When’s the last time you received a freight quote and wondered, “Where did that number come from?” Less than truckload (LTL) shipping can save companies a fortune in freight spend but first we need to understand what components determine the cost. If you’re used to full truckload shipments you’re likely thinking in prices based on a per-mile or per-hundred pound basis plus a fuel surcharge (FSC). LTL rates are a bit more involved than that and require us to fill in a few more blanks. Since shippers often have a diverse and wide range of needs that directly influence all of these factors it’s important to review them all in order to arrive at the most cost effective solution for each move.
Here are 7 of the key components that make up the cost of an LTL shipment:
1. Classification of Freight What are we moving? Just as US customs has a classification for all goods entering the country, every piece of LTL freight has its own as
well. The National Motor Freight Classification tariff breaks it down into 18 different classes ranging from 50-500. A higher class means a higher rate for every hundred pounds moved. The four characteristics you need to know in order to classify your freight are.
Density and value (i.e. $ + cubic feet Length x Width x Height/1728)
The buck stops here. If a product is moved under the wrong classification it can cost you money in one of two ways:
(1) overpaying on a higher classification and/or (2) violation of transportation law which can result in hefty fines.
2. Weight How heavy is it? Typically, the more it weighs the less you pay as LTL rates are often structured around weight breaks. Weight breaks are cost tiers set by the price per hundred pounds. As you meet the minimum for each tier and your weight goes up the cost per pound goes down.
3. Distance Where’s it headed? This is important for a variety of reasons. First being that the longer the haul the higher the price per-hundred weight will be. The second is that many carriers are regionally based. This means that they only service specific zip codes or geographical regions. So, if you’re sending a shipment to a zone outside your carrier’s service point than it will be transferred to another trucking company. This is known as interlining. Interlining often increases both risk and cost as you’re adding additional hands to the move as well as having to pay rates based on the secondary carrier.
4. Minimums The cost to turn the key in the ignition. Almost all carriers are going to set a floor to make a move worth their while. This is the absolute minimum charge (AMC) that you’ll pay. The charge is as it sounds. Anything at or below a certain threshold will cost x amount. During annual contract negotiations this is often a number that carriers will try to add to as minimum weight shipments drive up their cost.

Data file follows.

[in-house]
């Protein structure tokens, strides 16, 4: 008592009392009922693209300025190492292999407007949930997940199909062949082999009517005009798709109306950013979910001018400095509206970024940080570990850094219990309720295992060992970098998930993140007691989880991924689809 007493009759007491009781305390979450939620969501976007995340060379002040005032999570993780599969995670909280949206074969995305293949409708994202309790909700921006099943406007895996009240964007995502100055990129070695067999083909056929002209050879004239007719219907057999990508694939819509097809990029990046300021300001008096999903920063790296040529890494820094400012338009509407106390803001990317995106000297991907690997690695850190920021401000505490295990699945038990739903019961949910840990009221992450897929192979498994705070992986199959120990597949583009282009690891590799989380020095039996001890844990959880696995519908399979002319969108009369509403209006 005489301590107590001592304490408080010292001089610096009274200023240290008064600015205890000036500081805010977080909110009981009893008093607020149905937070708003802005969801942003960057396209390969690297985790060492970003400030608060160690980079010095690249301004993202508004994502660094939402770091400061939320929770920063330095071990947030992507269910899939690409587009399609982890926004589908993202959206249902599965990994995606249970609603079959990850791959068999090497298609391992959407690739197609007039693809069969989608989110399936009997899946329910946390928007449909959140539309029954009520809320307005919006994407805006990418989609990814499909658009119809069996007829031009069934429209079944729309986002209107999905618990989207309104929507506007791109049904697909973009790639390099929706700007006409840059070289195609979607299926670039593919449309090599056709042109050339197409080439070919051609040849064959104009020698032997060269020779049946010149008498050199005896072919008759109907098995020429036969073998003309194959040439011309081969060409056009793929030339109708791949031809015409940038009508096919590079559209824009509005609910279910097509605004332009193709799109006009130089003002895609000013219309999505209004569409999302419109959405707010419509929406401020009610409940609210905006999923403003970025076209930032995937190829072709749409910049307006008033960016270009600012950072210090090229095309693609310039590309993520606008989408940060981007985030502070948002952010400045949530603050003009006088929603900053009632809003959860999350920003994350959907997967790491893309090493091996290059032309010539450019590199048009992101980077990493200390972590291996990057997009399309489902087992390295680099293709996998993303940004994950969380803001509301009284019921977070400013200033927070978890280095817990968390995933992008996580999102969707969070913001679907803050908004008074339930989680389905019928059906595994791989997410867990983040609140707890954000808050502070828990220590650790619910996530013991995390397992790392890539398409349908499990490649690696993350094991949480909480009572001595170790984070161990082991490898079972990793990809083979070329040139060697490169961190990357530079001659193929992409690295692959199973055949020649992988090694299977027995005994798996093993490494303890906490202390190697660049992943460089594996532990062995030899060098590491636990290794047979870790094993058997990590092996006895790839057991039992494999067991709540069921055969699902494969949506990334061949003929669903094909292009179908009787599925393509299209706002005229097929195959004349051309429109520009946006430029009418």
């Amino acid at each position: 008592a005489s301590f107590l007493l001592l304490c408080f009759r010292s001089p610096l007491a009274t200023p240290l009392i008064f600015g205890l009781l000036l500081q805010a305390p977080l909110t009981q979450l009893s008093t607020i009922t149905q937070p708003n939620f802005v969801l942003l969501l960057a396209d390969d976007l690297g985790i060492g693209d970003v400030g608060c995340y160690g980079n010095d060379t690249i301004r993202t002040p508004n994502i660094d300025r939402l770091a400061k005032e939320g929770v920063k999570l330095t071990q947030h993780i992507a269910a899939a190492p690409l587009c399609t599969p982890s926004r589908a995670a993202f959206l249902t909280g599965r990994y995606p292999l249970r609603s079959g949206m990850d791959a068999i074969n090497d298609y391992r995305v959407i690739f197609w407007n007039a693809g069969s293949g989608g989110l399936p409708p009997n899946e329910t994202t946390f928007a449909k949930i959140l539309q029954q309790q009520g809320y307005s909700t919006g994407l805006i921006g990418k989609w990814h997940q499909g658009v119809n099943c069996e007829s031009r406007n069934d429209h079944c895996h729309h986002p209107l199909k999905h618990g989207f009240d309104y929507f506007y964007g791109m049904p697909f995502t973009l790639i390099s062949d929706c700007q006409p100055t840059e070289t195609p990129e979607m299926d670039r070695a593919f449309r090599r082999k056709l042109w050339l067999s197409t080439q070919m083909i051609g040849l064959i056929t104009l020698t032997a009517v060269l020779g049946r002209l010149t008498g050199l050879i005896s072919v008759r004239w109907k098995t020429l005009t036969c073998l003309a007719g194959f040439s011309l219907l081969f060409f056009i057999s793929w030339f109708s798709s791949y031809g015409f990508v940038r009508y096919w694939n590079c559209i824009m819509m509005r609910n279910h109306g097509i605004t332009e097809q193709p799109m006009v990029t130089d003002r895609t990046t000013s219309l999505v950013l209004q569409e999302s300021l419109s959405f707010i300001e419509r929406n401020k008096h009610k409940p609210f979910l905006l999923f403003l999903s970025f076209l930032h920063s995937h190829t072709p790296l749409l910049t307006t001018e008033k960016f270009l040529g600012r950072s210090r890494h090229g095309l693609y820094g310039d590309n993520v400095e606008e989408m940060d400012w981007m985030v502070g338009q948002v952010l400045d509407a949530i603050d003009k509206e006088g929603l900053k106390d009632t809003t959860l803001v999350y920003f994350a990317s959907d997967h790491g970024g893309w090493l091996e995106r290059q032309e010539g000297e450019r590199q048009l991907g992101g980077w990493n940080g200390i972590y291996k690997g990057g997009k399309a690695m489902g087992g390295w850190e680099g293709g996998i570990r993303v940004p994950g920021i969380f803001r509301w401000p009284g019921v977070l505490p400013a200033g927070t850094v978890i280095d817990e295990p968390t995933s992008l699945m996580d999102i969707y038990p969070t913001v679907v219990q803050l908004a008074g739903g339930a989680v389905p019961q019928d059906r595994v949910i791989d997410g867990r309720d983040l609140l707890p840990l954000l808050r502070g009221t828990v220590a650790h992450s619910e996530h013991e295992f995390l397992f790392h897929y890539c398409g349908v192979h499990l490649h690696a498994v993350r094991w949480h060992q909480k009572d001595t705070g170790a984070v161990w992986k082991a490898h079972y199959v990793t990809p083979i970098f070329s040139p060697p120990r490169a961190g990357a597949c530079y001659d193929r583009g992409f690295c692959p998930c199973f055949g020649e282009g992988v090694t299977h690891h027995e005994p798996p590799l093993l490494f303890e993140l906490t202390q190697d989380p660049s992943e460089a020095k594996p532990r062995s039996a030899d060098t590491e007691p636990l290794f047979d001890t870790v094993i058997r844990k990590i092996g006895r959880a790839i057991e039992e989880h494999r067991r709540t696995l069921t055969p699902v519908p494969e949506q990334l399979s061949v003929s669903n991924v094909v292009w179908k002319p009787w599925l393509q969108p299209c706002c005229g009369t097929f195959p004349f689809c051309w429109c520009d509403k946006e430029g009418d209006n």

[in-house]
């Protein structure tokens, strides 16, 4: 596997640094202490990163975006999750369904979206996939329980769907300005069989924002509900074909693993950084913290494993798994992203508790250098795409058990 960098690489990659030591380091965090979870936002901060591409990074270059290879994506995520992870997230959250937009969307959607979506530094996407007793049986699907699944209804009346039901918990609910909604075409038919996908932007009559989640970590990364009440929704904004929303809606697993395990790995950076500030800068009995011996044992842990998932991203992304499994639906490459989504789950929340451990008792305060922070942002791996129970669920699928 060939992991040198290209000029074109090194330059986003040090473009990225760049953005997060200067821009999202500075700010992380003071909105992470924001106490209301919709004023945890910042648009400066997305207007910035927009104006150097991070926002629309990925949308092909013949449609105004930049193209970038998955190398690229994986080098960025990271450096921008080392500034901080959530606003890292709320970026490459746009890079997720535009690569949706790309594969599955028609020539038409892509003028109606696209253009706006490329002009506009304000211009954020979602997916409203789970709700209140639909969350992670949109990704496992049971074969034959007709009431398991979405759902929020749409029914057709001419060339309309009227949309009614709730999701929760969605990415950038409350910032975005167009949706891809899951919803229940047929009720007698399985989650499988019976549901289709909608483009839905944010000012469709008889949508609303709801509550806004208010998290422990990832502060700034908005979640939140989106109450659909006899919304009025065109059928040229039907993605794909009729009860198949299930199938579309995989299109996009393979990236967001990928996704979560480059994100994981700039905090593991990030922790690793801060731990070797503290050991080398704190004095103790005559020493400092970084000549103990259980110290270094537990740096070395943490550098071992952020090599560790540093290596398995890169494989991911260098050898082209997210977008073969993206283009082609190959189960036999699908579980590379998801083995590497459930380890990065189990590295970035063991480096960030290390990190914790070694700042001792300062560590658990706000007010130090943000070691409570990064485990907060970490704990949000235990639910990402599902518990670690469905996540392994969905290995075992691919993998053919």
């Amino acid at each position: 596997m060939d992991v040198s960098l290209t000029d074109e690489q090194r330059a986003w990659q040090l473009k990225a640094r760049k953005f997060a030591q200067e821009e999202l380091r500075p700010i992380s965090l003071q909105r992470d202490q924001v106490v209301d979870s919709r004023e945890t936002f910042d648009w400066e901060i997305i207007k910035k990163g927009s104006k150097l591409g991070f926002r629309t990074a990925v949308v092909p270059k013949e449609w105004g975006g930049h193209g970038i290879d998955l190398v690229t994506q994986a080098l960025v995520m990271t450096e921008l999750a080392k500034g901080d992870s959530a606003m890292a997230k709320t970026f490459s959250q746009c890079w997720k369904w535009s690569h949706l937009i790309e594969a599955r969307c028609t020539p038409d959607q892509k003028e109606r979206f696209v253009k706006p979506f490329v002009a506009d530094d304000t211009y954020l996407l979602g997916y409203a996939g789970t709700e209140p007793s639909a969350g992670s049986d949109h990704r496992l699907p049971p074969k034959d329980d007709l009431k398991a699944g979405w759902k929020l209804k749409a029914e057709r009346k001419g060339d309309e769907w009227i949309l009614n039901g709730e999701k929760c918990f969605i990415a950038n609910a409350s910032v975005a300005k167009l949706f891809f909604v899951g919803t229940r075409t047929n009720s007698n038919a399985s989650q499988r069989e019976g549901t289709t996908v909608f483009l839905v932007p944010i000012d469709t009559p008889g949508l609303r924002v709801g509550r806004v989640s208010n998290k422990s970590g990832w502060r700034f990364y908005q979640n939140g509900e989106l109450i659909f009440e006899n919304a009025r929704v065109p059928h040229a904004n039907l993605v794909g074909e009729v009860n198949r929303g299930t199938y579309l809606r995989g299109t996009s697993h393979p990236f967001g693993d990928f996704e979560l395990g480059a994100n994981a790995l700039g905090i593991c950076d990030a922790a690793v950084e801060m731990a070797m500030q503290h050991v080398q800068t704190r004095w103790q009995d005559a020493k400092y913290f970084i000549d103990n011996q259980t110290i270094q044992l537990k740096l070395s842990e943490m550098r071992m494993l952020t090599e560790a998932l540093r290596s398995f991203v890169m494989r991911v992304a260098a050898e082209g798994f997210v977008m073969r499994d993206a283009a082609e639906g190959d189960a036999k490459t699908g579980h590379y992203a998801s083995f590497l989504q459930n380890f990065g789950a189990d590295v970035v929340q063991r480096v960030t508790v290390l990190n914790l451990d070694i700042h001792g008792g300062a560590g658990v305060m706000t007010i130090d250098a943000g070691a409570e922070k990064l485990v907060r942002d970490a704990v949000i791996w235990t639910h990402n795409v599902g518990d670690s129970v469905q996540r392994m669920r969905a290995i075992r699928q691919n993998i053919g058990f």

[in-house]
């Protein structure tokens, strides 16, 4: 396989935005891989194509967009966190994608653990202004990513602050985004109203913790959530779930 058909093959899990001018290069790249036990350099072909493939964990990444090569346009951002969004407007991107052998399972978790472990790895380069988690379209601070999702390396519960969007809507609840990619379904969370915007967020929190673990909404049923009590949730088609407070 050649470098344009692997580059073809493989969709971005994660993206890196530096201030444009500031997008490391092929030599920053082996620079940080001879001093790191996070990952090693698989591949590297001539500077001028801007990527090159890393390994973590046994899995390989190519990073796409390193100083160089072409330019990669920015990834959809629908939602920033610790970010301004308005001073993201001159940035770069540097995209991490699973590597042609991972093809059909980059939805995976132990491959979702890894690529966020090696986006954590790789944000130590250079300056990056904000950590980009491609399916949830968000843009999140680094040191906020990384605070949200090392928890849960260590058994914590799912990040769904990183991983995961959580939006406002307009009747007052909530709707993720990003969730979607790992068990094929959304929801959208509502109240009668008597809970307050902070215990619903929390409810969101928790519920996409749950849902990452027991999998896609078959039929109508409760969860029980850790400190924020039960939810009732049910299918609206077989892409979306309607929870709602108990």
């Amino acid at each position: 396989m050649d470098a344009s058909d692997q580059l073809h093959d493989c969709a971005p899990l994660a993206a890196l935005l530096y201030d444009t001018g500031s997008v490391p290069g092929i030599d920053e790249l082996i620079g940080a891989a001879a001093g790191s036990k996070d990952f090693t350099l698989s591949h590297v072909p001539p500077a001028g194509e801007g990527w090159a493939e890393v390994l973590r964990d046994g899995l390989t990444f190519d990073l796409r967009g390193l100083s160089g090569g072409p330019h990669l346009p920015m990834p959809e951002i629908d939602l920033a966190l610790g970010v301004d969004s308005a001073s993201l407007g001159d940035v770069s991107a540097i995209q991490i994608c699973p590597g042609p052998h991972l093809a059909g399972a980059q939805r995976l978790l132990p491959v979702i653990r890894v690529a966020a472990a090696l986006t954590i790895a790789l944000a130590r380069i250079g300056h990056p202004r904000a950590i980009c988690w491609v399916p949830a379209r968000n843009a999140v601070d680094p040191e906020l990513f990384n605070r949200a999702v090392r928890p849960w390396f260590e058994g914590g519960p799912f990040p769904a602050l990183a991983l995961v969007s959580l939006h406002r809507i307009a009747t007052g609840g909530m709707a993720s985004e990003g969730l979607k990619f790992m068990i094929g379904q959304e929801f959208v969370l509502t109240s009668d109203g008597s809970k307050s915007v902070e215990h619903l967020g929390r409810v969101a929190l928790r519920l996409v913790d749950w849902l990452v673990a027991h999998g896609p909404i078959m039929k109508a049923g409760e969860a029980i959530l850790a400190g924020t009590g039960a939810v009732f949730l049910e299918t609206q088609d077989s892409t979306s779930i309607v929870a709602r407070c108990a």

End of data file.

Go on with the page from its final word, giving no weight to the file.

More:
5. Base Rates Your basic “off the rack” rates. When spot quoting or trying to get a ballpark figure carriers will offer up their own base rates. These rates are quoted per 100 pounds (CWT). Base rates may go up and down depending on the space each carrier has available and can vary widely between lanes.
6. Freight All Kinds (FAK) One size fits all. FAK freight can be negotiated between the client and the carrier to allow multiple classifications of freight to move under the same tariff/rate. Let’s say you ship goods that range from class 50 to 150, you may want to negotiate an FAK classification of 100 for all shipments within the range. This could lead to significant savings (or over payment) if arranged properly.
7. Accessorials Everything else. Accessorials cover a wide array of charges from the typical to the esoteric. What you’ll almost always see is a fuel surcharge (FSC). Beyond that some common charges are residential pickup or delivery, lift gate, special equipment, etc. Accessorials should not be ignored when negotiating rates as they can be reduced, flat-rated, or even removed. In addition, if a carrier isn’t informed that they’ll need any special equipment this can lead to delays, delivery failure, lost time, and added fees.
Companies looking to protect themselves from market volatility and reduce freight spend can benefit greatly from reviewing their current LTL offerings. An outside service like a 3PL or a 4PL may be able to help you negotiate discounted rates along all of your lanes from a deep pool of carriers.
Think it’s time to get the best value possible for your LTL freight? Reach out to us today for a free consultation.